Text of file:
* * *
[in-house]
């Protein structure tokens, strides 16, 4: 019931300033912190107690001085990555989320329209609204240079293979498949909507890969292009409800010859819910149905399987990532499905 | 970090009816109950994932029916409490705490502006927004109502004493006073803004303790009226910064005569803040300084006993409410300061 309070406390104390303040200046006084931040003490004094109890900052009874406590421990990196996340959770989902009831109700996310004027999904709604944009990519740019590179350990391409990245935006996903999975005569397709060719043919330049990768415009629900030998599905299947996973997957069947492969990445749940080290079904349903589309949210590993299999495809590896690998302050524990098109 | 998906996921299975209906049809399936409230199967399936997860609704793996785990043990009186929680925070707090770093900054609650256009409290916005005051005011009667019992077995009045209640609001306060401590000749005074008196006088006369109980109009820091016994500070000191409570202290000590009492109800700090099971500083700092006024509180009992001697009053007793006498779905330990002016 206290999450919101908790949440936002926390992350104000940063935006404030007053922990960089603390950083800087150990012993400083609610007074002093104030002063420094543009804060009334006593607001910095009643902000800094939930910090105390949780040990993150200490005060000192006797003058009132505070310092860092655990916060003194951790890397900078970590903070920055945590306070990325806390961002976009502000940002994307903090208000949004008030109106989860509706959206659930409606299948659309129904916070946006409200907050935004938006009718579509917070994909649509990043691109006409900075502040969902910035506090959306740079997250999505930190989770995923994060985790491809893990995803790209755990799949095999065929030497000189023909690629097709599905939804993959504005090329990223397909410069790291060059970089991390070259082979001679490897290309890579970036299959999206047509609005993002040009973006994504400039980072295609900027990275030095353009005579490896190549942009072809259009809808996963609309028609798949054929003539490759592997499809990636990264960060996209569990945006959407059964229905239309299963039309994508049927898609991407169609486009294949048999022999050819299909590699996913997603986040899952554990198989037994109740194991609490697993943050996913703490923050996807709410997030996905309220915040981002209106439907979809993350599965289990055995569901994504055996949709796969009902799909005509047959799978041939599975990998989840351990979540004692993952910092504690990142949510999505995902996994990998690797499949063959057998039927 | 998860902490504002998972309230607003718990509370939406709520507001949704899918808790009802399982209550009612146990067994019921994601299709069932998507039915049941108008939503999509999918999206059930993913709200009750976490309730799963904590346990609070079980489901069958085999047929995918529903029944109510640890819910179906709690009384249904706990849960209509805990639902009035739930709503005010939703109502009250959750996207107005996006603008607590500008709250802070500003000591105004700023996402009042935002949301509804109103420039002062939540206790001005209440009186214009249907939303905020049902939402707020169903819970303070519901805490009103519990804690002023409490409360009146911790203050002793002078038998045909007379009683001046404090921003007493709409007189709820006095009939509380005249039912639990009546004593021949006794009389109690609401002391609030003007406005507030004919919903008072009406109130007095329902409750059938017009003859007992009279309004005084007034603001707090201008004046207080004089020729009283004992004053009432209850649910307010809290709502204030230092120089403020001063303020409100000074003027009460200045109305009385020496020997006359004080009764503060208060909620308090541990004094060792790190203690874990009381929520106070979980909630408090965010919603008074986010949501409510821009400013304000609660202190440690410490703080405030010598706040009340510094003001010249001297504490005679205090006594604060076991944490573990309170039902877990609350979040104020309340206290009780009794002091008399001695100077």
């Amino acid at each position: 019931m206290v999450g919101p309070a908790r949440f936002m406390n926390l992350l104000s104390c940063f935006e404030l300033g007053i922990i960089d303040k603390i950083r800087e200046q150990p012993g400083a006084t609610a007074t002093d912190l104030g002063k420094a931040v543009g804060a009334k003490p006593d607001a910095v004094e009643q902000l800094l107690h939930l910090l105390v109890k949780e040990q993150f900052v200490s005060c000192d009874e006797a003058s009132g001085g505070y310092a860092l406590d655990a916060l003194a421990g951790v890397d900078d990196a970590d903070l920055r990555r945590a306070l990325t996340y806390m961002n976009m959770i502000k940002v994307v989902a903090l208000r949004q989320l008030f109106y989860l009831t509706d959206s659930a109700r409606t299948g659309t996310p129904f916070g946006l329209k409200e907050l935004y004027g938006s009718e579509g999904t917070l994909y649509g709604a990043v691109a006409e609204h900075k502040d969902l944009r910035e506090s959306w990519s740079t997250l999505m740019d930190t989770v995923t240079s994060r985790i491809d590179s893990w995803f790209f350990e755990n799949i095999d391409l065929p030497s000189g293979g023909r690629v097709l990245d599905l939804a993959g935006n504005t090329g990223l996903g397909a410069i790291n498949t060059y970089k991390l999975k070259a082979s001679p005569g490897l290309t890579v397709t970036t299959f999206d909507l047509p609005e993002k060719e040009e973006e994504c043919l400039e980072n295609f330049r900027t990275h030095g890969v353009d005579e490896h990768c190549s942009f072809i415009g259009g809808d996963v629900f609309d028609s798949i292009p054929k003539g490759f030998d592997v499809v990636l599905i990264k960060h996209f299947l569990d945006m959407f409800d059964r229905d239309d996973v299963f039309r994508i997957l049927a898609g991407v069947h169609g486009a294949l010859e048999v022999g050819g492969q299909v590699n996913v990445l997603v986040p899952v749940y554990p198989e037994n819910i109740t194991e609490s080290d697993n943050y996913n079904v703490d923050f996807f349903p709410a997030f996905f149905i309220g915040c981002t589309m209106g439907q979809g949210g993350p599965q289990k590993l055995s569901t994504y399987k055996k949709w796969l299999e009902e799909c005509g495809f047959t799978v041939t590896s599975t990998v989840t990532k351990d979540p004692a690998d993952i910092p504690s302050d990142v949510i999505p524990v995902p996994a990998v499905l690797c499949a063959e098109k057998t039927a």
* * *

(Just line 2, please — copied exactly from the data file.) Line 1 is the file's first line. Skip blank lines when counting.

């Protein structure tokens, strides 16, 4: 019931300033912190107690001085990555989320329209609204240079293979498949909507890969292009409800010859819910149905399987990532499905 | 970090009816109950994932029916409490705490502006927004109502004493006073803004303790009226910064005569803040300084006993409410300061 309070406390104390303040200046006084931040003490004094109890900052009874406590421990990196996340959770989902009831109700996310004027999904709604944009990519740019590179350990391409990245935006996903999975005569397709060719043919330049990768415009629900030998599905299947996973997957069947492969990445749940080290079904349903589309949210590993299999495809590896690998302050524990098109 | 998906996921299975209906049809399936409230199967399936997860609704793996785990043990009186929680925070707090770093900054609650256009409290916005005051005011009667019992077995009045209640609001306060401590000749005074008196006088006369109980109009820091016994500070000191409570202290000590009492109800700090099971500083700092006024509180009992001697009053007793006498779905330990002016 206290999450919101908790949440936002926390992350104000940063935006404030007053922990960089603390950083800087150990012993400083609610007074002093104030002063420094543009804060009334006593607001910095009643902000800094939930910090105390949780040990993150200490005060000192006797003058009132505070310092860092655990916060003194951790890397900078970590903070920055945590306070990325806390961002976009502000940002994307903090208000949004008030109106989860509706959206659930409606299948659309129904916070946006409200907050935004938006009718579509917070994909649509990043691109006409900075502040969902910035506090959306740079997250999505930190989770995923994060985790491809893990995803790209755990799949095999065929030497000189023909690629097709599905939804993959504005090329990223397909410069790291060059970089991390070259082979001679490897290309890579970036299959999206047509609005993002040009973006994504400039980072295609900027990275030095353009005579490896190549942009072809259009809808996963609309028609798949054929003539490759592997499809990636990264960060996209569990945006959407059964229905239309299963039309994508049927898609991407169609486009294949048999022999050819299909590699996913997603986040899952554990198989037994109740194991609490697993943050996913703490923050996807709410997030996905309220915040981002209106439907979809993350599965289990055995569901994504055996949709796969009902799909005509047959799978041939599975990998989840351990979540004692993952910092504690990142949510999505995902996994990998690797499949063959057998039927 | 998860902490504002998972309230607003718990509370939406709520507001949704899918808790009802399982209550009612146990067994019921994601299709069932998507039915049941108008939503999509999918999206059930993913709200009750976490309730799963904590346990609070079980489901069958085999047929995918529903029944109510640890819910179906709690009384249904706990849960209509805990639902009035739930709503005010939703109502009250959750996207107005996006603008607590500008709250802070500003000591105004700023996402009042935002949301509804109103420039002062939540206790001005209440009186214009249907939303905020049902939402707020169903819970303070519901805490009103519990804690002023409490409360009146911790203050002793002078038998045909007379009683001046404090921003007493709409007189709820006095009939509380005249039912639990009546004593021949006794009389109690609401002391609030003007406005507030004919919903008072009406109130007095329902409750059938017009003859007992009279309004005084007034603001707090201008004046207080004089020729009283004992004053009432209850649910307010809290709502204030230092120089403020001063303020409100000074003027009460200045109305009385020496020997006359004080009764503060208060909620308090541990004094060792790190203690874990009381929520106070979980909630408090965010919603008074986010949501409510821009400013304000609660202190440690410490703080405030010598706040009340510094003001010249001297504490005679205090006594604060076991944490573990309170039902877990609350979040104020309340206290009780009794002091008399001695100077």